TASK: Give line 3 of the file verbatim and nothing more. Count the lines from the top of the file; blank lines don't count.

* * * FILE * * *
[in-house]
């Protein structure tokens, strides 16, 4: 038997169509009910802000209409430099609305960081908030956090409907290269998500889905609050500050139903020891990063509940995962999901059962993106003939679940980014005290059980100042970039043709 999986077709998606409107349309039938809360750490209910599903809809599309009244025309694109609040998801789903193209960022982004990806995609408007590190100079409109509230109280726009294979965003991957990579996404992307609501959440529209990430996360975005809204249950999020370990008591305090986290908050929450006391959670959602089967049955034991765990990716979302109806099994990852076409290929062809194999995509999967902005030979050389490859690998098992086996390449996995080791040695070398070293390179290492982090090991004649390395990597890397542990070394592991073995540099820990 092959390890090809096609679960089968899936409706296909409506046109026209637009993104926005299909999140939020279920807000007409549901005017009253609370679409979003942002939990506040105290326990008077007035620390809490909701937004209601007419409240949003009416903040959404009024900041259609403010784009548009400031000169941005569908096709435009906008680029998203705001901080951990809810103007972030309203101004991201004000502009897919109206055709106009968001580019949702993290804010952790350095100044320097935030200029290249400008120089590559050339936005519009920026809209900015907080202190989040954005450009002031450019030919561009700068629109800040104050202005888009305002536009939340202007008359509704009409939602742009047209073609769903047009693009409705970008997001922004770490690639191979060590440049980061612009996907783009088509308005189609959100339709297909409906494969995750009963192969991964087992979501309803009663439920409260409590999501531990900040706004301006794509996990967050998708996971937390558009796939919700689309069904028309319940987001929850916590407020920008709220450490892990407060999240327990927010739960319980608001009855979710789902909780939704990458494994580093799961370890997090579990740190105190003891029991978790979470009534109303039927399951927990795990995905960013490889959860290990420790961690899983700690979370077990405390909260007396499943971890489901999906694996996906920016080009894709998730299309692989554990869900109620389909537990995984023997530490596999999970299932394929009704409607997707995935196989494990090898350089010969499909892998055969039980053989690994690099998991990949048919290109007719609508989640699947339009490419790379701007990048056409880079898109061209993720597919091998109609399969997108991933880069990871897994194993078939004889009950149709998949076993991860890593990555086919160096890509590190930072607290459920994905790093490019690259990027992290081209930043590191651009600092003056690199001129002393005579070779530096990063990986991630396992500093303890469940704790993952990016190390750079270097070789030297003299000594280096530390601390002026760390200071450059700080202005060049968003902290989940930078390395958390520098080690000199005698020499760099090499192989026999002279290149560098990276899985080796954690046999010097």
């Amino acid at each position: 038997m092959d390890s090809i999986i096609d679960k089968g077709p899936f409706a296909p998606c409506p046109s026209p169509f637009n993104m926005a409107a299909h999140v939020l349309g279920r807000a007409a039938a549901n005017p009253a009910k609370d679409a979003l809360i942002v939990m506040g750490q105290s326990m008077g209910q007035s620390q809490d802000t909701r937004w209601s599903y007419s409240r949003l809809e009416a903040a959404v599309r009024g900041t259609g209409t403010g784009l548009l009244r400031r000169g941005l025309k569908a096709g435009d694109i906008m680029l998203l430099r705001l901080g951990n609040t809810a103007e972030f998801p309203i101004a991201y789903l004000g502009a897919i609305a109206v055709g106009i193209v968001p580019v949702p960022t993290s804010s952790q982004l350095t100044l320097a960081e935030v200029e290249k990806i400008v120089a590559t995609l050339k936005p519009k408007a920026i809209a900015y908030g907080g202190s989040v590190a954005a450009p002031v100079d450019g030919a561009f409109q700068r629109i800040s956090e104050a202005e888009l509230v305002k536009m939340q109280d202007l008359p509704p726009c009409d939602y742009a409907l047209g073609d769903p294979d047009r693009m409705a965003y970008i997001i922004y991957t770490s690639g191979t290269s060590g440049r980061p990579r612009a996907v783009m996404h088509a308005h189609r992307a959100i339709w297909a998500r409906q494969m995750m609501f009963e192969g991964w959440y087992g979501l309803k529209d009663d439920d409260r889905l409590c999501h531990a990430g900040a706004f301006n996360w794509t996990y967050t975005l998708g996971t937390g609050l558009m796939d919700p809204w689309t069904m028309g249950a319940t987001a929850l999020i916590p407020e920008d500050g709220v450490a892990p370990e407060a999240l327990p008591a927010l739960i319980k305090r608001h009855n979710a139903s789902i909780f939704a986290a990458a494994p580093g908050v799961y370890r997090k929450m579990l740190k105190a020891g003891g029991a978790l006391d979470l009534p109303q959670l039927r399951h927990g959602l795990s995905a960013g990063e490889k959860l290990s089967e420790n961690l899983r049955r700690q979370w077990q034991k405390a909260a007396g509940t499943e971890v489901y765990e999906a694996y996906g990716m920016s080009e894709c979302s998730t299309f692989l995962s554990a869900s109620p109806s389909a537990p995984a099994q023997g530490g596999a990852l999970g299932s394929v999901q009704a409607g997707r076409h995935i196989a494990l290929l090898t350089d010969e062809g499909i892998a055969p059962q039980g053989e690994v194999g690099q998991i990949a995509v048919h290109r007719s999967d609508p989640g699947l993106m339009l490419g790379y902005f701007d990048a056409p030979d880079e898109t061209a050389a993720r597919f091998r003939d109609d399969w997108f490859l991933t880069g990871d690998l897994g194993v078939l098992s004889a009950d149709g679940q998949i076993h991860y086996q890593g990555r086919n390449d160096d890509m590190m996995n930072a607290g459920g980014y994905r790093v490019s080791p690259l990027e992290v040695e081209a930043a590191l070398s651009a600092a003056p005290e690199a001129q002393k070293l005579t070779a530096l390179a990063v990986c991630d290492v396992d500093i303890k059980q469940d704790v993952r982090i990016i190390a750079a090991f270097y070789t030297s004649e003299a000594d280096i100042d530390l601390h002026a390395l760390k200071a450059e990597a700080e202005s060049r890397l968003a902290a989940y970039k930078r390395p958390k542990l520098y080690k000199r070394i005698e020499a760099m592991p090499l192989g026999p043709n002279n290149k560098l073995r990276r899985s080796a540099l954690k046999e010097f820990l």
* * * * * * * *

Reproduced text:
């Amino acid at each position: 038997m092959d390890s090809i999986i096609d679960k089968g077709p899936f409706a296909p998606c409506p046109s026209p169509f637009n993104m926005a409107a299909h999140v939020l349309g279920r807000a007409a039938a549901n005017p009253a009910k609370d679409a979003l809360i942002v939990m506040g750490q105290s326990m008077g209910q007035s620390q809490d802000t909701r937004w209601s599903y007419s409240r949003l809809e009416a903040a959404v599309r009024g900041t259609g209409t403010g784009l548009l009244r400031r000169g941005l025309k569908a096709g435009d694109i906008m680029l998203l430099r705001l901080g951990n609040t809810a103007e972030f998801p309203i101004a991201y789903l004000g502009a897919i609305a109206v055709g106009i193209v968001p580019v949702p960022t993290s804010s952790q982004l350095t100044l320097a960081e935030v200029e290249k990806i400008v120089a590559t995609l050339k936005p519009k408007a920026i809209a900015y908030g907080g202190s989040v590190a954005a450009p002031v100079d450019g030919a561009f409109q700068r629109i800040s956090e104050a202005e888009l509230v305002k536009m939340q109280d202007l008359p509704p726009c009409d939602y742009a409907l047209g073609d769903p294979d047009r693009m409705a965003y970008i997001i922004y991957t770490s690639g191979t290269s060590g440049r980061p990579r612009a996907v783009m996404h088509a308005h189609r992307a959100i339709w297909a998500r409906q494969m995750m609501f009963e192969g991964w959440y087992g979501l309803k529209d009663d439920d409260r889905l409590c999501h531990a990430g900040a706004f301006n996360w794509t996990y967050t975005l998708g996971t937390g609050l558009m796939d919700p809204w689309t069904m028309g249950a319940t987001a929850l999020i916590p407020e920008d500050g709220v450490a892990p370990e407060a999240l327990p008591a927010l739960i319980k305090r608001h009855n979710a139903s789902i909780f939704a986290a990458a494994p580093g908050v799961y370890r997090k929450m579990l740190k105190a020891g003891g029991a978790l006391d979470l009534p109303q959670l039927r399951h927990g959602l795990s995905a960013g990063e490889k959860l290990s089967e420790n961690l899983r049955r700690q979370w077990q034991k405390a909260a007396g509940t499943e971890v489901y765990e999906a694996y996906g990716m920016s080009e894709c979302s998730t299309f692989l995962s554990a869900s109620p109806s389909a537990p995984a099994q023997g530490g596999a990852l999970g299932s394929v999901q009704a409607g997707r076409h995935i196989a494990l290929l090898t350089d010969e062809g499909i892998a055969p059962q039980g053989e690994v194999g690099q998991i990949a995509v048919h290109r007719s999967d609508p989640g699947l993106m339009l490419g790379y902005f701007d990048a056409p030979d880079e898109t061209a050389a993720r597919f091998r003939d109609d399969w997108f490859l991933t880069g990871d690998l897994g194993v078939l098992s004889a009950d149709g679940q998949i076993h991860y086996q890593g990555r086919n390449d160096d890509m590190m996995n930072a607290g459920g980014y994905r790093v490019s080791p690259l990027e992290v040695e081209a930043a590191l070398s651009a600092a003056p005290e690199a001129q002393k070293l005579t070779a530096l390179a990063v990986c991630d290492v396992d500093i303890k059980q469940d704790v993952r982090i990016i190390a750079a090991f270097y070789t030297s004649e003299a000594d280096i100042d530390l601390h002026a390395l760390k200071a450059e990597a700080e202005s060049r890397l968003a902290a989940y970039k930078r390395p958390k542990l520098y080690k000199r070394i005698e020499a760099m592991p090499l192989g026999p043709n002279n290149k560098l073995r990276r899985s080796a540099l954690k046999e010097f820990l």